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Video Engine Management

Video Cylinder Head 1
Video Cylinder Head 2
Video Cylinder Head 3
Video Cylinder Head 4
Video Cylinder Head 5
Video Cylinder Head 6
Video Cylinder Head 7
Video Cylinder Head 8
Video Cylinder Head 9
Video Cylinder Head 10
Video Cylinder Head Repair
Video Cylinder Head Gasket

Video Exchange of Gases
Video Comb. Chamber Shape
Video Cam
Video Camshaft
Video Adjustable Camshaft 1
Video Adjustable Camshaft 2
Video Adjustable Camshaft 3
Video Cambelt
Video Cambelt (assembly)
Video Camshaft Timing Chain
Video Camshaft Timing Chain
Video Upright Shaft
Video Timing Diagram
Video Valves
Video Valve drive
Video Natrium Cooled Valve
Video Valve Spring
Video Valve Stem Guide
Video Valve Seat
Video Valve Seat Angle
Video Valve Stem Sealing
Video Valve Overlap
Video Valve Play Adjustment
Video Valve Contr. (desmo.)
Video Hydraulic Lifter
Video Operating Valves
Video Var. Valve Timing 1
Video Var. Valve Timing 2
Video Var. Valve Lift 1
Video Var. Valve Lift 2
Video Drawrod Engine

Video Engine Control 1
Video Engine Control 2

          A B C D E F G H I J K L M N O P Q R S T U V W X Y Z

Vertical Bevel-drive (camshaft)


Vertical bevel-drives can of course, be adapted to any type of engine with one or more overhead cams, but they only really make sense in two cylinder V-engines. In this case, the control from the crankshaft must be transferred to two lonesome cams, almost regardless of their angle. The bevel-drive takes up less space than the chain- or belt-drives. Nonetheless, it is still a very complicated affair.


The last one to use the bevel-drive, was the Ducati company, in the motorcycle sector. Here they were not used with normal valve springs like those shown in the above picture, but were combined with Desmodromic valve control. Indeed, even without the Desmo, a precise valve control is achieved, without having the problems of re-adjusting, or anything like that.
The connection between the two camshafts and the crankshaft is actually quite simple, provided enough space is available. Each shaft then only needs one bevel gear, and the bevel-drive shafts need two. In addition, one must be certain that the ratio of 2:1 from the crankshaft to the respective camshaft, is adhered to. If you take a look at any individual bevel-gear-drive, what you'll see is, one small input gear and one large output gear.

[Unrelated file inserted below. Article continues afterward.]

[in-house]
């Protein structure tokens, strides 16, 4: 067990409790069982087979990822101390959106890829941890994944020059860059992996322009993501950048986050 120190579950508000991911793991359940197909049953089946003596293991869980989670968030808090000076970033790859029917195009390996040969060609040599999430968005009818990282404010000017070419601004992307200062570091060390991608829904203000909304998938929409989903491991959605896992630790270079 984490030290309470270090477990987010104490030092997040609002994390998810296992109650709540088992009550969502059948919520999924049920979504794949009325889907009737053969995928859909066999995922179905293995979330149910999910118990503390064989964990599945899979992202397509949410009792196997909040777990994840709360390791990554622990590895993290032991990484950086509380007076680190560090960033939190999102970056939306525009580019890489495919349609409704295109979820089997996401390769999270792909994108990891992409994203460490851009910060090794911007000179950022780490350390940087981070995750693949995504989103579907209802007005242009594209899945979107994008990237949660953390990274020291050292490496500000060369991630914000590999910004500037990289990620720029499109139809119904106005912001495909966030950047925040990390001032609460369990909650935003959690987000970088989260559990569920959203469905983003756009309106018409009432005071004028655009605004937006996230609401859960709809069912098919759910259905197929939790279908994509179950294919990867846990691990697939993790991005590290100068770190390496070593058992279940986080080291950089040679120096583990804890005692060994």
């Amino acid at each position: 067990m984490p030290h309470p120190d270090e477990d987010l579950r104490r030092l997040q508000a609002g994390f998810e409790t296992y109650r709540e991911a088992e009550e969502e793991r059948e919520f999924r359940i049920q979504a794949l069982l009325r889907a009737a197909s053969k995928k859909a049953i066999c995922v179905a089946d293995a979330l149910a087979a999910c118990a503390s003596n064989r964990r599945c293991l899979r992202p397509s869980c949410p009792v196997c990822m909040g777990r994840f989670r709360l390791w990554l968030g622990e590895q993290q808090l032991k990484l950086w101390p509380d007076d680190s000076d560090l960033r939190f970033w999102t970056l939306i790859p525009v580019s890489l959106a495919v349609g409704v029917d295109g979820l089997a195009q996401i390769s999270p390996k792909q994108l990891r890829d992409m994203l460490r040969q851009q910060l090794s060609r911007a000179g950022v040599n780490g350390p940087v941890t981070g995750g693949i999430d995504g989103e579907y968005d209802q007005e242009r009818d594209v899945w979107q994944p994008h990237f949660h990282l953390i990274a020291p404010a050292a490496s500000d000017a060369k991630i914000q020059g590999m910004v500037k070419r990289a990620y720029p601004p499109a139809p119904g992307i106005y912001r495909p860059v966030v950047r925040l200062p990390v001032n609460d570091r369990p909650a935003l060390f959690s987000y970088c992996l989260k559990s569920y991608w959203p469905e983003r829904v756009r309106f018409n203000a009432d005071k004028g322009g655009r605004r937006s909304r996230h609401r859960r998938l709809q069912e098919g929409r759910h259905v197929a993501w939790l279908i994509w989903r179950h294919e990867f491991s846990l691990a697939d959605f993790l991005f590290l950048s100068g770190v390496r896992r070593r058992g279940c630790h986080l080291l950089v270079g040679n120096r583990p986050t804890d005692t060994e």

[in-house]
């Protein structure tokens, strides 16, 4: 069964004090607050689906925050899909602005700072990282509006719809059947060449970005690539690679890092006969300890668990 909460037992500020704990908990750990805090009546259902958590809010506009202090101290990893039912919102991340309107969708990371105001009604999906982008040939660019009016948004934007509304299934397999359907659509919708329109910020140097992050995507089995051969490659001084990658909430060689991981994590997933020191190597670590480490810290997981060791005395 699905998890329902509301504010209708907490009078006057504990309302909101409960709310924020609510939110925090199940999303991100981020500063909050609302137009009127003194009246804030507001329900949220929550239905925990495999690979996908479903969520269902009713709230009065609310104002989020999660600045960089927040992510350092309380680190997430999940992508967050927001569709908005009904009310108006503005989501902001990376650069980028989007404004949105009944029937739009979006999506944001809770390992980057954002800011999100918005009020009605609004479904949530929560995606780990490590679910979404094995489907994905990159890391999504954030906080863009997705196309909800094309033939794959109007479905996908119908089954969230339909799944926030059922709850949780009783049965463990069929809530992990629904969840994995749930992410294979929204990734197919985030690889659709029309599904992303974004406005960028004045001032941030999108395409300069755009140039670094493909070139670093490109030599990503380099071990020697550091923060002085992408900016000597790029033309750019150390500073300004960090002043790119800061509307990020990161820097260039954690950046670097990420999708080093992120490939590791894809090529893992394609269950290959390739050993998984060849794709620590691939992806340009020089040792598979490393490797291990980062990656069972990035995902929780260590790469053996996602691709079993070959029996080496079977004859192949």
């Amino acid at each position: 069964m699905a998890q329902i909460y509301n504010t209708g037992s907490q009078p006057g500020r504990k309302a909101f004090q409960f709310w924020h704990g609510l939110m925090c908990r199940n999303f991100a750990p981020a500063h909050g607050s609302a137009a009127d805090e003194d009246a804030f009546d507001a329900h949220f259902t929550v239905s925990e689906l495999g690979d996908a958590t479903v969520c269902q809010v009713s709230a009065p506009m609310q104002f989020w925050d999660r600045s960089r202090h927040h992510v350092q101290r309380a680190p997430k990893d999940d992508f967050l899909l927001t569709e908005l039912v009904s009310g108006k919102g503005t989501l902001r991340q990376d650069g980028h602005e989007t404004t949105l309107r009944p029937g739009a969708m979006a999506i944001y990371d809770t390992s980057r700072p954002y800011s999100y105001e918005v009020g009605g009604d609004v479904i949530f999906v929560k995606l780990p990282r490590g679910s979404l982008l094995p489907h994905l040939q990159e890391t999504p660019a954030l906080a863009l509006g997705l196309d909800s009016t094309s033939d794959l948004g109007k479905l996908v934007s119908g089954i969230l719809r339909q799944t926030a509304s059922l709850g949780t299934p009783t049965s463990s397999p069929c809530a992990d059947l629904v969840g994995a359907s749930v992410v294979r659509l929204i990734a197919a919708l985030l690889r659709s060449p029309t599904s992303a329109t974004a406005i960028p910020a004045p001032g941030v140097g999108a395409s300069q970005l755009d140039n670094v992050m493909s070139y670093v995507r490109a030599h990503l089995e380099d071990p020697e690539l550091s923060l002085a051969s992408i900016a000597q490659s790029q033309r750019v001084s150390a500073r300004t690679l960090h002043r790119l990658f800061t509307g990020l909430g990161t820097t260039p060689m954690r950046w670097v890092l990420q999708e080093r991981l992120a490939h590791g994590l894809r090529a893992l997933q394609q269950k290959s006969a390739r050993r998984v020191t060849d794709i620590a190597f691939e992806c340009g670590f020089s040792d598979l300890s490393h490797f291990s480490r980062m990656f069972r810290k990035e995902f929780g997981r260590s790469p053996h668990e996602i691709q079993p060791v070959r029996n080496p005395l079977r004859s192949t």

In the present case, both camshafts would not have been able to mesh directly with one crankshaft-gear. Indeed, the bevel-gears in the cylinder head would also have been too big. Therefore, one has realised at least a part of the ratio of 2:1 on the crankshaft, only then directing the torque to the vertical bevel-drives. If the two are now, as is usual in the V-engine, offset by the width of the connecting rod, the two cylinder heads and their camshafts can either be identical or can be a reflected image of each other.


The specifics of the linear expansion between the crankshaft and the cylinder head must be observed during the construction of bevel-drives. The two shafts in the picture are accordingly divided and suitably designed for the transfer of torque.


The vertical bevel-drive can look back on a long tradition. As far back as 1909, a four-cylinder engine with bevel-drive was built by the Gasmotorenfabrik (gas engine factory) Deutz. Even somewhat earlier, there was a construction in Nesseldorf (previously Austria, now the Czech Republic). 12/11               Top of page               Index
2001-2015 Copyright programs, texts, animations, pictures: H. Huppertz - E-Mail
Translator: Don Leslie - Email:

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